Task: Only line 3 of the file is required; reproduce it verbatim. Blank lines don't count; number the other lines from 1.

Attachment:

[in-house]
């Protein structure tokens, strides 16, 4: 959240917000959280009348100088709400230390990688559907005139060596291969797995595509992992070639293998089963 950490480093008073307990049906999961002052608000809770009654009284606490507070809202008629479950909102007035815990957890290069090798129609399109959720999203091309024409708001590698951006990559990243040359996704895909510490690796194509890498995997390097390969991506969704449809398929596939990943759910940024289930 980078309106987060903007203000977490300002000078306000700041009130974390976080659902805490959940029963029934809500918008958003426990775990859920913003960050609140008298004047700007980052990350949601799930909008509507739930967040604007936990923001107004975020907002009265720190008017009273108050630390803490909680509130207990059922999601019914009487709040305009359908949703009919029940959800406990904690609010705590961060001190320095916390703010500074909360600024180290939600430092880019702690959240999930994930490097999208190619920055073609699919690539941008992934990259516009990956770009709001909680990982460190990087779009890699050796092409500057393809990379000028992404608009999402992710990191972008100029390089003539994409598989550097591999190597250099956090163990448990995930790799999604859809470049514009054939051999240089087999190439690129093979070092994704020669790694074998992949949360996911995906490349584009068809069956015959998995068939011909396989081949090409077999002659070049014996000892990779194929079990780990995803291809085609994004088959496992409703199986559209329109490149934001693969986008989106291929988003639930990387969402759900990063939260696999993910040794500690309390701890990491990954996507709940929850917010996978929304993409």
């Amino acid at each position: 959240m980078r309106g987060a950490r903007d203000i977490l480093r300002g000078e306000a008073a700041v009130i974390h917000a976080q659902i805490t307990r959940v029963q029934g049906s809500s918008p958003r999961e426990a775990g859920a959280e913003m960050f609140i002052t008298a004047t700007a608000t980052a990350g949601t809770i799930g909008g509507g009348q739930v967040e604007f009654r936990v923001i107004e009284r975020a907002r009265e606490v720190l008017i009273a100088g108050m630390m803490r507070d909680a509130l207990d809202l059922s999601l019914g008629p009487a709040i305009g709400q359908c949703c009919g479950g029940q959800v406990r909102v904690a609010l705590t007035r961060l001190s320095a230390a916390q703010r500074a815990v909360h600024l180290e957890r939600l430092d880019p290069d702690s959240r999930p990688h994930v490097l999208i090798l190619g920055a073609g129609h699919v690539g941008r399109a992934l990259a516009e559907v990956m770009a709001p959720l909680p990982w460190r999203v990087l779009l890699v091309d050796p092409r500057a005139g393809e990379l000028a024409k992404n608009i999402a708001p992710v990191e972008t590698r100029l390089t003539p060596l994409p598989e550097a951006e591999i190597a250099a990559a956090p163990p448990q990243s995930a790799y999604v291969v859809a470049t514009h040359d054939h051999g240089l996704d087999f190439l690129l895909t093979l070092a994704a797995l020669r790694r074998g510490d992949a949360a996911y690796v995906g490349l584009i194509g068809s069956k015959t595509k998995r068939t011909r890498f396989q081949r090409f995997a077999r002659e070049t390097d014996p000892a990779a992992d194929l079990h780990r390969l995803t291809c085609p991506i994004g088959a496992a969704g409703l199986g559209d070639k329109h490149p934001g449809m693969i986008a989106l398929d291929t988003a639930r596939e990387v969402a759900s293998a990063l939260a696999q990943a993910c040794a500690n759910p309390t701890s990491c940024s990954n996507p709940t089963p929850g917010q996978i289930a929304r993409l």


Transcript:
């Amino acid at each position: 959240m980078r309106g987060a950490r903007d203000i977490l480093r300002g000078e306000a008073a700041v009130i974390h917000a976080q659902i805490t307990r959940v029963q029934g049906s809500s918008p958003r999961e426990a775990g859920a959280e913003m960050f609140i002052t008298a004047t700007a608000t980052a990350g949601t809770i799930g909008g509507g009348q739930v967040e604007f009654r936990v923001i107004e009284r975020a907002r009265e606490v720190l008017i009273a100088g108050m630390m803490r507070d909680a509130l207990d809202l059922s999601l019914g008629p009487a709040i305009g709400q359908c949703c009919g479950g029940q959800v406990r909102v904690a609010l705590t007035r961060l001190s320095a230390a916390q703010r500074a815990v909360h600024l180290e957890r939600l430092d880019p290069d702690s959240r999930p990688h994930v490097l999208i090798l190619g920055a073609g129609h699919v690539g941008r399109a992934l990259a516009e559907v990956m770009a709001p959720l909680p990982w460190r999203v990087l779009l890699v091309d050796p092409r500057a005139g393809e990379l000028a024409k992404n608009i999402a708001p992710v990191e972008t590698r100029l390089t003539p060596l994409p598989e550097a951006e591999i190597a250099a990559a956090p163990p448990q990243s995930a790799y999604v291969v859809a470049t514009h040359d054939h051999g240089l996704d087999f190439l690129l895909t093979l070092a994704a797995l020669r790694r074998g510490d992949a949360a996911y690796v995906g490349l584009i194509g068809s069956k015959t595509k998995r068939t011909r890498f396989q081949r090409f995997a077999r002659e070049t390097d014996p000892a990779a992992d194929l079990h780990r390969l995803t291809c085609p991506i994004g088959a496992a969704g409703l199986g559209d070639k329109h490149p934001g449809m693969i986008a989106l398929d291929t988003a639930r596939e990387v969402a759900s293998a990063l939260a696999q990943a993910c040794a500690n759910p309390t701890s990491c940024s990954n996507p709940t089963p929850g917010q996978i289930a929304r993409l």